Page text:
Rare blind Indus dolphin survey kicks off in Sindh

By Saleem Shaikh | DAWN.COM

April 19, 2011

KARACHI: The Sindh Wildlife Department in collaboration with the World Wide Fund for Nature – Pakistan (WWF–P) has launched a six-day blind Indus dolphin survey.

“Being conducted from Guddu to Sukkur, the survey would conclude on April 21 of this year,” said a senior official in the Wildlife department.

The survey team comprises 35 officials of the Sindh Wildlife Department and WWF–Pakistan.

The blind Indus dolphin survey was expected to take place in February but was delayed.

“Actually, the survey was scheduled to kick off from February 4. But, it was postponed on account of security reasons,” said Ghulam Mohammad Guddani, assistant conservator of the wildlife department.

According to the survey conducted by WWF-P in 2006, there are only 1,600 dolphins in 190-km Indus Dolphin Reserve, some 900 of them found in the area from the Guddu Barrage to Kotri Barrage.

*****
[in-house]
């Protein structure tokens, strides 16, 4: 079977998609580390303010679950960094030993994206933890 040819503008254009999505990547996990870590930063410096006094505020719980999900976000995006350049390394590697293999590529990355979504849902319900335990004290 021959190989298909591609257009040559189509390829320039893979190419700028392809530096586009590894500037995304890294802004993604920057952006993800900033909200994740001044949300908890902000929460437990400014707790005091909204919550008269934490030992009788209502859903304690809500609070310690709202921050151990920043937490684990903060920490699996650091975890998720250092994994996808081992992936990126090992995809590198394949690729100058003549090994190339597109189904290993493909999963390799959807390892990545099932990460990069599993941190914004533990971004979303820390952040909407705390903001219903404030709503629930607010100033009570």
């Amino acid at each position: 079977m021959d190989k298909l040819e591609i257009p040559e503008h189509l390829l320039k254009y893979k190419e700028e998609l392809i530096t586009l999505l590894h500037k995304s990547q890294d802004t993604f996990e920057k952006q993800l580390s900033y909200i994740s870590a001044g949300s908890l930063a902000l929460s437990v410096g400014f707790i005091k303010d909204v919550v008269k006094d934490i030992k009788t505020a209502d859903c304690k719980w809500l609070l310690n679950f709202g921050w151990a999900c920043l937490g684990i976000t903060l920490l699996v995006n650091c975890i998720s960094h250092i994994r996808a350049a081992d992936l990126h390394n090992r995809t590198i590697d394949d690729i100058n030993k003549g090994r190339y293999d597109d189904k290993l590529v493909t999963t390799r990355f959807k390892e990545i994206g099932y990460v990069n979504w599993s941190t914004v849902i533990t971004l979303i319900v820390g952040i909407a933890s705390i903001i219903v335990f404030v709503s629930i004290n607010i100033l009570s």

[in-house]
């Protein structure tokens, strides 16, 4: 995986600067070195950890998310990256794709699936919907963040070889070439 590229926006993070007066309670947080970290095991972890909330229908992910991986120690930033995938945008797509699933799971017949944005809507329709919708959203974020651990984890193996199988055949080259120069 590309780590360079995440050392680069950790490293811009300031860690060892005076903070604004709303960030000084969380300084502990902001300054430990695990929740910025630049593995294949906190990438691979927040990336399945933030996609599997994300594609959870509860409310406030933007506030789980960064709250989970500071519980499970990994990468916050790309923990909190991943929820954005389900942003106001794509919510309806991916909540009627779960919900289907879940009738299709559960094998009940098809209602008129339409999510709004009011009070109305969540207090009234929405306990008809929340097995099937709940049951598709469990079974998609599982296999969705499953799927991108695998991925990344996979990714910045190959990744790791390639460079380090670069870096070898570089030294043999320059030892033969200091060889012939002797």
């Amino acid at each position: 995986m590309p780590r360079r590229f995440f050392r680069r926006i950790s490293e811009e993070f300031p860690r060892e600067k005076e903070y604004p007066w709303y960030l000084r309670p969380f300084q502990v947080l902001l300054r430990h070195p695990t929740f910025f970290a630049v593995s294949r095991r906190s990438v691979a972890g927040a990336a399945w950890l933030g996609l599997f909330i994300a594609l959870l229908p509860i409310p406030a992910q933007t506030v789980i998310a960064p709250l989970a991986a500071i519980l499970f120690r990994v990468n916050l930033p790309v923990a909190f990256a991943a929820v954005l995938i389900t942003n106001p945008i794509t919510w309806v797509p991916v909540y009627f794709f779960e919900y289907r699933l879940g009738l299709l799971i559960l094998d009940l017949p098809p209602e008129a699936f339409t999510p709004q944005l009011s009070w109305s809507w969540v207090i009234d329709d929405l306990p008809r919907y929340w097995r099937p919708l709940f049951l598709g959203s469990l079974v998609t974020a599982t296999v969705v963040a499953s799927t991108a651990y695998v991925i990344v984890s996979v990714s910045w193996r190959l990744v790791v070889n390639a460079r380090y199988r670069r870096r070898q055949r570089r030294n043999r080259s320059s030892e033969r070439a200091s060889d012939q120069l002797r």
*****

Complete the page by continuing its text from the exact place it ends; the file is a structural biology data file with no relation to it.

There are reports that a number of blind dolphins have slipped into canals and other water channels from the River Indus following gushing floodwater.

“However, there becomes need to conduct survey and census of the blind Indus dolphin to assess their actual status,” said a senior wildlife official.

Coordinator of Indus River Dolphin Conservation Project of WWF-P, Uzma Naureen Khan, said that the falling water level in the River Indus, harmful fishing practices, use of poisonous chemicals by fishermen and construction of hydel power stations along the Indus are among others, serious threats to the survival of the unique species.

“Use of the poisonous chemicals by the greedy fishermen is too perilous, particularly when there is insufficient water in the river,” she remarked.

Naureen said that the recent death of seven blind Indus dolphins under mysterious conditions plunged the wildlife conservationists into shock. She stressed on urgent need for reviewing the Fishing Card System, maintaining a strict vigil over fishermen and altering designs of barrages, which divide the dolphin’s population into smaller families in the Indus River.


Monday, April 18, 2011

Hopes of bumper wheat crop marred in Sindh

By Saleem Shaikh | DAWN.COM

April 17, 2011